Posts tagged as:

Negro Leagues

* Now hear this: Kadir Nelson

February 19, 2009

It’s been quite a year for Kadir Nelson. The author of We Are the Ship: The Story of Negro League Baseball (Jump at the Sun/Hyperion) has been racking up awards right and left. In recent weeks he has received the Robert F. Sibert Medal for most distinguished informational book for children and the Coretta Scott […]

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* Another kudo for Kadir

February 3, 2009

The American Library Association recently named Kadir Nelson winner of the Coretta Scott King Award for best author for We Are the Ship, the story of Negro leagues baseball from its beginnings in the 1920s through its decline after Jackie Robinson crossed over to the majors in 1947. “Using an ‘Everyman’ player as his narrator, […]

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Spitball Magazine has announced that We Are the Ship is the 2008 winner of its Casey Award as best baseball book of the year. Nelson will receive the award the 26th annual CASEY Awards Banquet on March 8, at Sawyer Point in downtown Cincinnati. In an email to the Bookshelf, Nelson wrote: I’m quite honored […]

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* Negro League books

September 1, 2008

SchooLibraryJournal.com published this article commenting on several Negro League titles, including: Kadir Nelson’s We Are the Ship: The Story of Negro League Baseball James Sturm and Rich Tommaso’s Satchel Paige: Striking Out Jim Crow Robert Burleigh’s Stealing Home: Jackie Robinson Against the Odds

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Sherman “Jocko” Maxwell, a pioneering African-American broadcaster died recently at the age of 100. Maxwell, who was believed to have been the first black sportscaster, contributed to magazines such as Baseball Digest, for which he wrote about Jackie Robinson and the integration of baseball. He also wrote Thrills and Spills in Sports, a 1940 book […]

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From the SF Chronicle‘s Web presence, SFGate.com. Metaphor alert: “Baseball is more than a game. It is a microcosm of America….”

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Kevin Baker, author of Sometimes You See it Coming, did this review of two books about the Negro Leagues targeted for younger readers in the June 15 issue of the NY Times‘ Sunday book section. I never realized this was the same Baker that wrote the very entertaining historical fiction Paradise Alley, about the violent […]

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From the La Jolla Light Web site: Negro League baseball author at D.G. Wills May 24 Acclaimed Author and Illustrator Kadir Nelson will discuss his new book We Are the Ship: The Story of Negro League Baseball on Saturday May 24 at 7 p.m., at D.G.Wills Books. Nelson will be introduced by baseball historian Bill […]

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From the Muscatine (Iowa) Journal. Lomax, an associate professor of sports history at the University of Iowa, is the author of Black Baseball Entrepreneurs, 1860-1901. His second book, Sports and the Racial Divide, is due in August.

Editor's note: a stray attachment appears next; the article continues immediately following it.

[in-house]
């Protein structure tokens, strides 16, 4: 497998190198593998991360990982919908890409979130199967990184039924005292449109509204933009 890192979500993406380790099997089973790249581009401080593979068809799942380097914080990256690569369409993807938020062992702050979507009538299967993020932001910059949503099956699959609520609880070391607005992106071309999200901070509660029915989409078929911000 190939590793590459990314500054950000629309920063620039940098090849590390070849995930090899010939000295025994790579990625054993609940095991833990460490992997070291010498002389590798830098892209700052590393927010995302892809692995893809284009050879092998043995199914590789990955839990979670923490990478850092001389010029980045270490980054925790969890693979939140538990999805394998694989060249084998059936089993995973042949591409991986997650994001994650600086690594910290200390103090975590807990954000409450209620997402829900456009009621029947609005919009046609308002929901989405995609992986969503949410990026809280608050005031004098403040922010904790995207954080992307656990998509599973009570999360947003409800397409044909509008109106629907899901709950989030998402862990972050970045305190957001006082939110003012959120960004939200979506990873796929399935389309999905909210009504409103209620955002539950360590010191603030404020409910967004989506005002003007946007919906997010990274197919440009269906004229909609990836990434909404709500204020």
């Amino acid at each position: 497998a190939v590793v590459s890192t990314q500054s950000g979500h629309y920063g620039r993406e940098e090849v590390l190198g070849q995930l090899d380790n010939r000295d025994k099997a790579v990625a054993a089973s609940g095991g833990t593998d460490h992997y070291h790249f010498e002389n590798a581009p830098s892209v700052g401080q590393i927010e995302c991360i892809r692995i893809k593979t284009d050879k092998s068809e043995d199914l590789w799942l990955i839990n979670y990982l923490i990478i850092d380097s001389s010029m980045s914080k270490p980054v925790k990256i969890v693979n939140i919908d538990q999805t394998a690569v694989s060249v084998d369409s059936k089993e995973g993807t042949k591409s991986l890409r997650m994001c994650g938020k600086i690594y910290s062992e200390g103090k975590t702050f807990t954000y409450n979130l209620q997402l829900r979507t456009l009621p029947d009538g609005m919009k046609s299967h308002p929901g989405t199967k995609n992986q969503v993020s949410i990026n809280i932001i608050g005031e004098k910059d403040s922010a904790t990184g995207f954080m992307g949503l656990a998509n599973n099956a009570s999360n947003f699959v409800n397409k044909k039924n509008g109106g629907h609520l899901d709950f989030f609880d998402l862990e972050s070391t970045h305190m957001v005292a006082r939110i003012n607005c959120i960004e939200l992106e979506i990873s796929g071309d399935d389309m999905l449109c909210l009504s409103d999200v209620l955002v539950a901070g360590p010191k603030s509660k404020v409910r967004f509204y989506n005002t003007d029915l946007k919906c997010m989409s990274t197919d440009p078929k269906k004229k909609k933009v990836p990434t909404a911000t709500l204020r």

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The Negro League star, who was inducted into the Hall of Fame in 2000, was born this date in 1901. The Amazon Report on Turkey Stearnes: Turkey Stearnes and the Detroit Stars: The Negro Leagues in Detroit, 1919-1933

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The Cleveland Plain Dealer‘s review, which calls the children’s book “A big hit for baseball fans of all ages.” And the BBC, of all outlets, aired this lovely segment on the author, Kadir Nelson, in which the author/artist discusses his project and demonstrates his techniques.

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From MPNow.com (Canandaigua, NY), this review of the book about the Negro Leagues that’s receiving universal praise.

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A feature piece on Kadir Nelson’s new children’s book on the Negro Leagues, as well as a slide-show of the author’s paintings of some of the legends of the era.

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On this day…

February 27, 2008

According to NationalPastime.com: Effa Manley, former Negro League team owner, become the first woman elected to the Baseball Hall of Fame. The co-owner of the Newark Eagles is one 17 former players and executives elected by a special committee using new statistics from the Negro Leagues and pre-Negro Leagues. The Amazon Report: Queen of the […]

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Based on Bill Veeck’s quashed attempt to buy the Philadelphia A’s and stock it with players from the Negro Leagues, The End of Baseball features a number of real-life characters, including Veeck, Commissioner Kenesaw Mountain Landis (who sought to keep the game lily-white); columnist Walter Winchell (the Matt Drudge of his day?); and J. Edgar […]

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In response to a recent entry on artist Kadir Nelson’s We Are the Ship, Bob Kendrick of the Negro Leagues Baseball Museum in Kansas City, Missouri, wanted readers of the Bookshelf to know that the museum will display a number of the original paintings used to illustrate the book in an exhibit beginning January 26, […]

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